“They went out of their way to be helpful; every single nurse I had was helpful,” McBride adds. “You have to get pretty up close and personal with someone when they’re in labor; helping them breastfeed, things like that. They were very close to my face, which can be nerve-wracking for both of us, but they never treated me differently. Besides the masks, it was business as usual.”

McBride goes on to say that while they were given the option to leave after the first night, they felt so safe that they decided to stay two nights.

“We decided we felt safe and were getting such great care, and as first-time parents, they were busy teaching us things, so we decided to stay the extra night,” she explains.

“We decided we felt safe and were getting such great care, and as first-time parents, they were busy teaching us things, so we decided to stay the extra night,” she explains.

While delivering your newest bundle of joy may look a bit different than planned, Texas Health is always committed to providing support and care for a safe and memorable childbirth experience.

Both moms say the staff at their respective hospitals went out of their way to make sure friends and family members could still be a part of their baby’s first hours. McBride was moved to a room on the first floor where friends and family could see the baby for the first time through the window.

Staff at Texas Health HEB happily agreed to wheel Egan and her baby to a window on the first floor of the hospital where friends and family could see them both from outside.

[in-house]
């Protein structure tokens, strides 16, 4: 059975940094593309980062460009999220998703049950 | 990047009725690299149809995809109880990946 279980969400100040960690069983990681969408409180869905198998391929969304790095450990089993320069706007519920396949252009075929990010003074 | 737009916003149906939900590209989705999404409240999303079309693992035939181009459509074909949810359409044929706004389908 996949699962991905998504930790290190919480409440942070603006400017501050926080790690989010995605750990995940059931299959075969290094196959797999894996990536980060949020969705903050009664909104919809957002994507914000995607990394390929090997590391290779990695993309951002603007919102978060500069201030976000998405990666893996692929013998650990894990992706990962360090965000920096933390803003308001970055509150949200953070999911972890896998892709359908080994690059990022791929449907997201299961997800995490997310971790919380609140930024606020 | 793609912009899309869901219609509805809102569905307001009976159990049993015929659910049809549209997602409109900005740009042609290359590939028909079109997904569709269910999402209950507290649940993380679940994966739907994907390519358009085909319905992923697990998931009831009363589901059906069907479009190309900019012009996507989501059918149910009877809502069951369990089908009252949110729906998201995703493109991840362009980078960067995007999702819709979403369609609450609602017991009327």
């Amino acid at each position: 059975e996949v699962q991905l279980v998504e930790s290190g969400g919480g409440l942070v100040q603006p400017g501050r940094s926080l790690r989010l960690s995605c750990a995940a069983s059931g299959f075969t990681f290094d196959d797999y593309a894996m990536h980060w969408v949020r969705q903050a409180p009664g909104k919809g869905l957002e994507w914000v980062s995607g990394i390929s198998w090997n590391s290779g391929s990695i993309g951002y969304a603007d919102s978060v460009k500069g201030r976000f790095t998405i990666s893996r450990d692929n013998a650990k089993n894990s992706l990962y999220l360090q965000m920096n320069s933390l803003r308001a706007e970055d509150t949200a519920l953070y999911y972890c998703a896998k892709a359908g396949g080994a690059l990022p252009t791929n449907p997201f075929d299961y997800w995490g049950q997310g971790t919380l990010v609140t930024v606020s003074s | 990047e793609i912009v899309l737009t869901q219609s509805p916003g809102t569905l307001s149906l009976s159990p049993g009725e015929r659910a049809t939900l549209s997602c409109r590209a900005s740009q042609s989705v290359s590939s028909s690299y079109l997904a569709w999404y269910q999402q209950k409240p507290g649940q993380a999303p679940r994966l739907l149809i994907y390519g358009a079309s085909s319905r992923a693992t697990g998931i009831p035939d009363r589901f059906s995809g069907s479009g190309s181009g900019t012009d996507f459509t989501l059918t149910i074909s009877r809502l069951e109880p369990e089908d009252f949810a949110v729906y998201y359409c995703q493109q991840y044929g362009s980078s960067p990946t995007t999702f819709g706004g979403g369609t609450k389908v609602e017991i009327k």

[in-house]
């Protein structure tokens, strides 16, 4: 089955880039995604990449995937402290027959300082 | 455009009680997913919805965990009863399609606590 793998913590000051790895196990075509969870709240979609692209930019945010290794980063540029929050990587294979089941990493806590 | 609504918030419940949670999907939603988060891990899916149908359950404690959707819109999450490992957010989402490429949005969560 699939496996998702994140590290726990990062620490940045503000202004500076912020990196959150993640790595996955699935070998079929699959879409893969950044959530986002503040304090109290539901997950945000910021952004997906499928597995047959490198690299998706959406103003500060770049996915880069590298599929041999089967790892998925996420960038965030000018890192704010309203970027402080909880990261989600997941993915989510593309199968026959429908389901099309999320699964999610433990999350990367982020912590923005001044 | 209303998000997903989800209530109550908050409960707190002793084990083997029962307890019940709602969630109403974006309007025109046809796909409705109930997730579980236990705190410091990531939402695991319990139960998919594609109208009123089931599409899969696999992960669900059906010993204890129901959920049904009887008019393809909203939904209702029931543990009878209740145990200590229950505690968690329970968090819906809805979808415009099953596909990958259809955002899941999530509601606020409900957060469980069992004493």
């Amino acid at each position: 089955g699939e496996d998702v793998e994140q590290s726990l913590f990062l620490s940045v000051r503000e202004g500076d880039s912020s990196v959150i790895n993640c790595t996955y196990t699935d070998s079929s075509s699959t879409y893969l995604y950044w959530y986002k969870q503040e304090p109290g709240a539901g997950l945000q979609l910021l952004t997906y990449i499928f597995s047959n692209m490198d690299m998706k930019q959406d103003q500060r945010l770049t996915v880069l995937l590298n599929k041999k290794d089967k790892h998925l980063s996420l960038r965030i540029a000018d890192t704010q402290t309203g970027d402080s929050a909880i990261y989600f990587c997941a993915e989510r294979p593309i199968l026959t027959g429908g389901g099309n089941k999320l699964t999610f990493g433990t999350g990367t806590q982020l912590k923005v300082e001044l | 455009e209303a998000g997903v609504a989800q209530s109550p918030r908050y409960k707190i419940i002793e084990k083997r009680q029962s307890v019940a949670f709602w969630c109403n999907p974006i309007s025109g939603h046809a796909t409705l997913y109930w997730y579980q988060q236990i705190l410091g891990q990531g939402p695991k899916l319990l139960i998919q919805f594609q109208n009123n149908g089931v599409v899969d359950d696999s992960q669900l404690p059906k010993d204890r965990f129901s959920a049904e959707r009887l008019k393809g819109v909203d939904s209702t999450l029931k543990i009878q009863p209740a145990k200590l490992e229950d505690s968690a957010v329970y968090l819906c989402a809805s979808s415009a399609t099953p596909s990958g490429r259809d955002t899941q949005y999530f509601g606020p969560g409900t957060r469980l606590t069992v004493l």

“When you’re first time parents, you already don’t know what to expect. Then COVID comes into the picture and now no one really knows what to expect,” says Egan. “But from the moment we stepped into the hospital, they went above and beyond to make sure we had all of our questions answered, that they gave us information before we even thought to ask about it and made sure we were comfortable. They let us know how they planned on keeping [our baby] safe as well as us. As new parents, you may not know everything but you do know their safety is your No. 1 priority.”

“I want it to feel as normal as possible while still being safe,” Forney adds. “Despite the fact that I’m covered in protective gear, I’m still Teri Forney and you’re still the patient and I’m gonna be there to get you through this.”

For more information about what to expect during your maternity stay, visit TexasHealth.org/COVID-Pregnancy.

*Texas Health’s doula policy has changed since this story was written. View the latest visitor policy here.